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Euan Macdonald presents a bundle of 85 pencil drawings, which have been developed over a period of three years at different locations. The drawings are complemented with 22 antiquarian postcards. In his drawings, Macdonald uses the various manifestations of landscape and questions the familiarity of this phenomenon. Connecting the drawings to the postcards -from the period 1911 to 1913, period referenced in Walser’s writings and starting point of his retirement in Switzerland (1913)-, serve as historical reference. The interplay between familiarity and unfamiliarity an indeterminacy of the visual world can perfectly illustrate Robert Walser’s novel.

Marcel van Eeden used in his great drawing “Celia” (2006) long passages from Robert Walser’s “Der Spaziergang”. In Zink’s exhibition he shows the series “Herisau – Wil, 23.April 1939”, 2012. The work is inspired in a walk of 28 kilometers taken from Herisau to Wil by Robert Walser’s admirer and later guardian, Carl Seelig on 23rd April, 1939 materialized in his writing “Walking with Robert Walser”. Van Eeden uses text fragments from Carl Seelig’s report in the installation presented here. As it is usual in his work, the artists refers to events before his own birth in 1965.

Jana Gunstheimer approaches the person of Robert Walser in a sort of indirect portrait. For many visual artists, the writer, who lived between euphoria and despair, has became a fascinating person. He withdrawn himself in the protection of asylum in Waldau near Bern in 1929. In the last years of his life, Robert Walser lived fully retracted and no longer wrote. This state of isolation is what Jana Gunstheimer transfers to drawings with an atmospherically charged interior similar to a burnt house.

The work “Adieu ihr schönen Worte”, 2010, by Natalie Czech refers to a quote by Ingeborg Bachmann, but it has special validity in terms of the biography of Robert Walser: „Adieu, ihr schönen Worte, mit Euren Verheißungen. Warum habt Ihr mich verlassen, war Euch nicht wohl?“

Very free translation from me, original text in German. Text source: http://www.galeriezink.de/fileadmin/zink/press_releases/Pressetext_Robert_Walser_Der_Spaziergang.pdf

DesertMed @ NGBK, October 26th, 2012

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Desertmed is an interdisciplinary research project. The “blind spots” on the European map serve as its subject matter: approximately 300 uninhabited islands in the Mediterranean Sea. A group of artists, architects, writers and theoreticians travelled to about 40 of the —often difficult to access— islands in search of clues, impartially cataloguing information that can be interpreted in multiple ways. The result is a pool of photographs, audio and video recordings,  presented along with further artistic contributions. They examine the myriad ways in which the individual islands are used and – accordingly – their significant political, economic, and historical interrelationships.

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Artists: Fabian Bechtle, Bik van der Pol, Leon Kahane, Deborah Ligorio, Stefanos Tsivopoulos, Luca Vitone and the Desertmed Collective: Giulia Di Lenarda, Giuseppe Ielasi, Armin Linke, Amedeo Martegani, Renato Rinaldi, Giovanna Silva with contributions by:Elina Axioti, Giulia Bruno, Daniele Ansidei, Aristide Antonas, Antonia Dika, Laura Fiorio, Stefano Graziani, Franck Leibovici, Donato Ricci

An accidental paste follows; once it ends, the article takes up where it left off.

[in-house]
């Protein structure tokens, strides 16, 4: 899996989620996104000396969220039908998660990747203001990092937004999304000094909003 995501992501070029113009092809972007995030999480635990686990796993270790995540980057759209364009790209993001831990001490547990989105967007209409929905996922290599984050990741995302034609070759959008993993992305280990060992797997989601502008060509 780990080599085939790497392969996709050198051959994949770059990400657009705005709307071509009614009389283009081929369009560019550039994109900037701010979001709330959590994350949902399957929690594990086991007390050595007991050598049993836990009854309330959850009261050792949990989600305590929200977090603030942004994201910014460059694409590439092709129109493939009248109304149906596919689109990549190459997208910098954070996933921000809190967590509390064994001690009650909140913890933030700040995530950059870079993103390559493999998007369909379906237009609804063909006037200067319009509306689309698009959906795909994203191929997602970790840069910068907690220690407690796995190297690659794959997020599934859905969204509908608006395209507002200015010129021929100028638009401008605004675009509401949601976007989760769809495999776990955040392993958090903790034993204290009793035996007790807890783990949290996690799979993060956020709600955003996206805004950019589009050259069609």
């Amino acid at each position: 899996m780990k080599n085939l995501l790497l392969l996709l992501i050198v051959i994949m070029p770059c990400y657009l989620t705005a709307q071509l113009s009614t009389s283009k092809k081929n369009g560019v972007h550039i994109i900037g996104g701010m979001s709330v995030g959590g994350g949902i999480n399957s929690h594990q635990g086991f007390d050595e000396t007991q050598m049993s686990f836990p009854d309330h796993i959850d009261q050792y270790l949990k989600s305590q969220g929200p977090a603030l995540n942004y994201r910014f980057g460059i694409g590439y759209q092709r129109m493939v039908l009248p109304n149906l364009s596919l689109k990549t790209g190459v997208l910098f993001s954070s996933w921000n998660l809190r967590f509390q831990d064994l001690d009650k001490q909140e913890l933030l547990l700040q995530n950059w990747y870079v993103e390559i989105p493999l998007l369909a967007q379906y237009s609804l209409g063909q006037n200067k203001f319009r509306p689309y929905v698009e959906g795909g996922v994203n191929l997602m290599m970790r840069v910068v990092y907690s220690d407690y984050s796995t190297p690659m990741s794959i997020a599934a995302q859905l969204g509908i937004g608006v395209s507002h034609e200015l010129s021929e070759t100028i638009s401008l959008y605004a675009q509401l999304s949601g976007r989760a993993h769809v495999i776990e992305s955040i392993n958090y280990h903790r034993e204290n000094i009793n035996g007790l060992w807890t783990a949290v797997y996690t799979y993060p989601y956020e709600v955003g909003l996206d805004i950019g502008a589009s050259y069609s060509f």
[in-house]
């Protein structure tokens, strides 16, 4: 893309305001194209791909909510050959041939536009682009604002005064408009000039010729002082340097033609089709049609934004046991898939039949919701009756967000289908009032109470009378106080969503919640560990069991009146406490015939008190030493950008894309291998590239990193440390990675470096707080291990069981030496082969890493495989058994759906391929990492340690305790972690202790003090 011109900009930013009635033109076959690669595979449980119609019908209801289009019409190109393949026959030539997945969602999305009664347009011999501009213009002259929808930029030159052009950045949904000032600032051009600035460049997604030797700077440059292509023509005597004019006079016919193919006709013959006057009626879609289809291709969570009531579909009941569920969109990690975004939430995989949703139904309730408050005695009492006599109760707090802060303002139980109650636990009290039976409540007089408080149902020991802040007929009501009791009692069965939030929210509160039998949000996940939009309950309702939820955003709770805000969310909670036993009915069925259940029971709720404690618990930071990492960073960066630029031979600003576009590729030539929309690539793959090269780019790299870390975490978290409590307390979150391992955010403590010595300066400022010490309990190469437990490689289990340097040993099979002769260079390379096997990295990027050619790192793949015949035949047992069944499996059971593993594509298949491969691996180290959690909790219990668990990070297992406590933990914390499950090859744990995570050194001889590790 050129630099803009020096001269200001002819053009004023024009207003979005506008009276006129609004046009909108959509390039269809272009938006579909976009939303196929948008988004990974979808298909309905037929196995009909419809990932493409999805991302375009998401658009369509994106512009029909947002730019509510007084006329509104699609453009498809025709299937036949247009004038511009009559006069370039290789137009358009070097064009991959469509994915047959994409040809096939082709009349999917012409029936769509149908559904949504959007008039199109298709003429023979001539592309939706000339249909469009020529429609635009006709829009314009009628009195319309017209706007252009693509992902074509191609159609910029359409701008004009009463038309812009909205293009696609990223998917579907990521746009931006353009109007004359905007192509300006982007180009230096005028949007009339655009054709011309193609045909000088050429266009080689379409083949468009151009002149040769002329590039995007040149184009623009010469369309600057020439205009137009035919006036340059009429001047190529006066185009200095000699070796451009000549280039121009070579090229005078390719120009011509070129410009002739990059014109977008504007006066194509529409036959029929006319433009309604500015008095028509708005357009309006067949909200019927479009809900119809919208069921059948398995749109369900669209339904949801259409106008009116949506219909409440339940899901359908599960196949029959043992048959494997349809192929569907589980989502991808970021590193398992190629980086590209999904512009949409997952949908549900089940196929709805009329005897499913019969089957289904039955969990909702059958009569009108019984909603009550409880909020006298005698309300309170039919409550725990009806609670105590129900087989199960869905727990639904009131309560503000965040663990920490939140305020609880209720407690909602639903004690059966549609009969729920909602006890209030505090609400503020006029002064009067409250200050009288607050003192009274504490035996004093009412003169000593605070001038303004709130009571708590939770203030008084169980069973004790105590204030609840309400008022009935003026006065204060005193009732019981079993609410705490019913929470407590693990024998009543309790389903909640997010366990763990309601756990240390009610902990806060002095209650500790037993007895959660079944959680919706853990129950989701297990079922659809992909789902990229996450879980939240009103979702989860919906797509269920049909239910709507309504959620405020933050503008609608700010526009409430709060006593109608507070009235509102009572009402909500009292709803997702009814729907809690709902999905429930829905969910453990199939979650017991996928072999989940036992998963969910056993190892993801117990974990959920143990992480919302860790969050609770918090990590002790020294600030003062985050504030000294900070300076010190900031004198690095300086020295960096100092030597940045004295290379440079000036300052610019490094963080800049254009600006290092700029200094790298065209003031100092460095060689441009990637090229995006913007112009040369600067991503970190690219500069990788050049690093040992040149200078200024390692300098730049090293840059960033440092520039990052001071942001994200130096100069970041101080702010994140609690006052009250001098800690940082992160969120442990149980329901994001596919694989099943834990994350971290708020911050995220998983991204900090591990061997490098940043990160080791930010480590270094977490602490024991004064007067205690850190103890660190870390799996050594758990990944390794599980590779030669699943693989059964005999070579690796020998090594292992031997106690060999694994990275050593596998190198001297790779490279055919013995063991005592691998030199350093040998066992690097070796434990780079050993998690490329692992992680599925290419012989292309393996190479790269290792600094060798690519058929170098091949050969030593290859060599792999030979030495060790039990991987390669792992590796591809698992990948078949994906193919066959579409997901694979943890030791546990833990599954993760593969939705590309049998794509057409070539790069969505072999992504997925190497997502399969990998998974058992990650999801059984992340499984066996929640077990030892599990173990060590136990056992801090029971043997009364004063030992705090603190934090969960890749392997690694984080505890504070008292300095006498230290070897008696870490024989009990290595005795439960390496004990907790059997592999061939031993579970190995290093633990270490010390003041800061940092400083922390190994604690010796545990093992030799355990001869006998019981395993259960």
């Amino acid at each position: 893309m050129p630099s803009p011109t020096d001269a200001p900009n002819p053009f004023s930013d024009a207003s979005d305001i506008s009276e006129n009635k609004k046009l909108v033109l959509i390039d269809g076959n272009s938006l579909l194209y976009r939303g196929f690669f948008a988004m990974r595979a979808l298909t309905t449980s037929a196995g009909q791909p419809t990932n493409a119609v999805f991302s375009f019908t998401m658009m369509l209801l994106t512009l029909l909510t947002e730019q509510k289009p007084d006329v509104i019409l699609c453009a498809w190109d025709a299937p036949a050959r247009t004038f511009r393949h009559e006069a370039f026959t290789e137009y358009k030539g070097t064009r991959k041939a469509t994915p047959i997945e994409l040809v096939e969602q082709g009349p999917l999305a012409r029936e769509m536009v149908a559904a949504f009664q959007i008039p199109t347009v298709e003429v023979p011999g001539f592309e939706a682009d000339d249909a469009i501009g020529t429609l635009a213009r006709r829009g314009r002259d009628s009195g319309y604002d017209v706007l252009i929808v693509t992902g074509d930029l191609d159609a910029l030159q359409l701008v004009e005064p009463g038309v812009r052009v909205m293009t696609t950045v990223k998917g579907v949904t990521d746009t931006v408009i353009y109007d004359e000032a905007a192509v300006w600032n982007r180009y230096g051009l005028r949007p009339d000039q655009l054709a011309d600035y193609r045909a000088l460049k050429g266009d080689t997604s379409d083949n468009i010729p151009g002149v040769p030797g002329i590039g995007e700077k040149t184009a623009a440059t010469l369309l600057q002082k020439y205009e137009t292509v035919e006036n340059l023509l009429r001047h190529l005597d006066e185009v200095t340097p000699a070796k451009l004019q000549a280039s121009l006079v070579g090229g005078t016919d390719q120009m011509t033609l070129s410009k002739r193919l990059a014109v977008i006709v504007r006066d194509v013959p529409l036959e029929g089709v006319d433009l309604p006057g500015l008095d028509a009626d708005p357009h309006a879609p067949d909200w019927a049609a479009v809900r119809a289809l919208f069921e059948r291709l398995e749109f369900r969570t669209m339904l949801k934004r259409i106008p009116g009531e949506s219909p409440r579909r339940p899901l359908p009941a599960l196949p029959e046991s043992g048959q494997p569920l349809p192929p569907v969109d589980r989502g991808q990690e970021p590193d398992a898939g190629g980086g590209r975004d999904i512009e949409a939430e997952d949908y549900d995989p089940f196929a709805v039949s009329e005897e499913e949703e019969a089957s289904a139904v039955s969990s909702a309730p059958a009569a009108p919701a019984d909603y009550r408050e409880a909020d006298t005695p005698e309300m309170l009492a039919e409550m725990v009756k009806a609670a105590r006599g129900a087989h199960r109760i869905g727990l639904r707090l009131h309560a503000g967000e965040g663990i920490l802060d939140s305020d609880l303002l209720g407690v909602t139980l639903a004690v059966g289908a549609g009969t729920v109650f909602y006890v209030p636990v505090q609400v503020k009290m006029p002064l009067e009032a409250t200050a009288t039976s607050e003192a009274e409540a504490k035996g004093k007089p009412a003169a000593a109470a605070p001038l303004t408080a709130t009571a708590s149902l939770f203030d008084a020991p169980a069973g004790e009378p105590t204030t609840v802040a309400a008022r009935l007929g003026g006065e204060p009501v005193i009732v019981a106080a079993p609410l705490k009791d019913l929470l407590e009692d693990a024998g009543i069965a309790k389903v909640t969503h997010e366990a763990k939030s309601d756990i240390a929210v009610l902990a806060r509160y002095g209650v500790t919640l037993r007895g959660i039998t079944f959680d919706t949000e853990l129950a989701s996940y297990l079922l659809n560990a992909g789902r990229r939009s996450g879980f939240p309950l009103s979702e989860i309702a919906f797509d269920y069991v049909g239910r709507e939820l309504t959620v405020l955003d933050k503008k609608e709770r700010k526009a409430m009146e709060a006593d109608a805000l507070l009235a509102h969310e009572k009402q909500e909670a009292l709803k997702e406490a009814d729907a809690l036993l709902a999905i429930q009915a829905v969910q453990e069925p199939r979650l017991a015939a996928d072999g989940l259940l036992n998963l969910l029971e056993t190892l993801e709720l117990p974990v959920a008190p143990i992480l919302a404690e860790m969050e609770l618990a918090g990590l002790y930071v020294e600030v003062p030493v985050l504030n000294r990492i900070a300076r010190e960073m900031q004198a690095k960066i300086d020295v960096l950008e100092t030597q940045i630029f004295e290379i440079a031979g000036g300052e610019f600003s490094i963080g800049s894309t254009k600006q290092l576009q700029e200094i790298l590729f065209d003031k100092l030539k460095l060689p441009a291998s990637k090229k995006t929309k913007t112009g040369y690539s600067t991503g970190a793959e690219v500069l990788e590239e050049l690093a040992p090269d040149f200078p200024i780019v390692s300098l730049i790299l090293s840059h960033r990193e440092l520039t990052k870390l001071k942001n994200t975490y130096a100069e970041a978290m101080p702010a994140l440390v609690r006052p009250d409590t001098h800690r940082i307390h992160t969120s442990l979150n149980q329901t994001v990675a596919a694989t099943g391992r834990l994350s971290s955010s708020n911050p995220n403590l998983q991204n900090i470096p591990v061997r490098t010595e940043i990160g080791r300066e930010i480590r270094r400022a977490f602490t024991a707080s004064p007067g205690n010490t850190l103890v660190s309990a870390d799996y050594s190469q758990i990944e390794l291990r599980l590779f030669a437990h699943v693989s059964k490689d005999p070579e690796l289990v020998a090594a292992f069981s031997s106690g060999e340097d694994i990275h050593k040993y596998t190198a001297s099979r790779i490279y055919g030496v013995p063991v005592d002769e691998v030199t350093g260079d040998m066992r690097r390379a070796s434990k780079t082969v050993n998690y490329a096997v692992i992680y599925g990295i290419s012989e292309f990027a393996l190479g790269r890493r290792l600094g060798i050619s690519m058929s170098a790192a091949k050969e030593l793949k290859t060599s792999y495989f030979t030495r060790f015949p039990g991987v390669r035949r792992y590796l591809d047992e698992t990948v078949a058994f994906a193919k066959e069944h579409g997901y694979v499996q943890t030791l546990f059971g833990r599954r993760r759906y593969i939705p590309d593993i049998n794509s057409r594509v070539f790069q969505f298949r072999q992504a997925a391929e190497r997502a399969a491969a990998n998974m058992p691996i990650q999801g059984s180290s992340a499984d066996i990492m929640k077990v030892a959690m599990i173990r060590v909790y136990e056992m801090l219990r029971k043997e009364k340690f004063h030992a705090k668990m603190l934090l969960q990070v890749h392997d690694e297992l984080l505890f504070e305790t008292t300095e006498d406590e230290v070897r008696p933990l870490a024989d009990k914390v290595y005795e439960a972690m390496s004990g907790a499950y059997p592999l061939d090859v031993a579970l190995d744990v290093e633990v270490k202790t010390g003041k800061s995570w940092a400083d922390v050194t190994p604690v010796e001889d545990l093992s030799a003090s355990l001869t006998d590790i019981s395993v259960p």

Project Group: Fabian Bechtle, Wilfried Kuehn, Armin Linke, Marina Sorbello, Antje Weitzel

Text source: http://ngbk.de/development/index.php?option=com_content&view=article&id=256:desertmed&catid=11&Itemid=340&lang=en

‘The Box’, Paul McCarthy @ Neue Nationalgalerie, August 25th, 2012

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McCarthy life’s work, which he has been creating since the 1960’s, was inspired by “primal themes” in American society and is characterized by irony, unmasking and the grotesque, as well as a complex nexus of interaction between media and materials. He makes use of Disneyland, comics, Hollywood and set pieces from art history. In his content-packed performances – which strain the limits of endurance – conceptual art, action painting, surrealism and minimalism seem to shift space. McCarthy introduces moments of the uncanny, of dislocation in space or masquerade, a situation that is reflected in the almost stage-like, three-dimensional collage “The Box” (1999): an oversized wooden box, into which McCarthy has built his entire studio, i.e. the setting for his creativity and the production of his artworks. The installation appears outwardly to be an inconspicuously simple trunk, yet inside a stunning variety of things that reference not only McCarthy himself, but his extensive creations from the beginning of his career to the present as well. The box with over 3,000 fixed objects from his studio – tables, equipment, tools or boxes – is tilted 90 degrees. Due to the rotation, it becomes an almost surreal spatial experience. This ties into McCarthy’s radical performance art and opens up new perspectives on the creative space.

As the single work exhibited in the expansive hall, “The Box” is granted particular significance. The narrowness of the studio – the private space – meets the expansiveness of the surrounding – the public space. At the same time, this artwork relates to the collection housed in the Neue Nationalgalerie, which is exhibited in the basement. Specific points of connection can be found to the cultural assemblage from the 1960’s exhibited here (Daniel Spoerris “Snare-picture”) or Bruce Nauman‘s early studio videos (“Bouncing in the Corner”). The view into the studio, a constantly recurring theme by modern artists, is in this version by Paul McCarthy the portrait of an unsparing artist who is willing to reveal everything.

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Text source: http://www.smb.museum/smb/kalender/details.php?objID=32753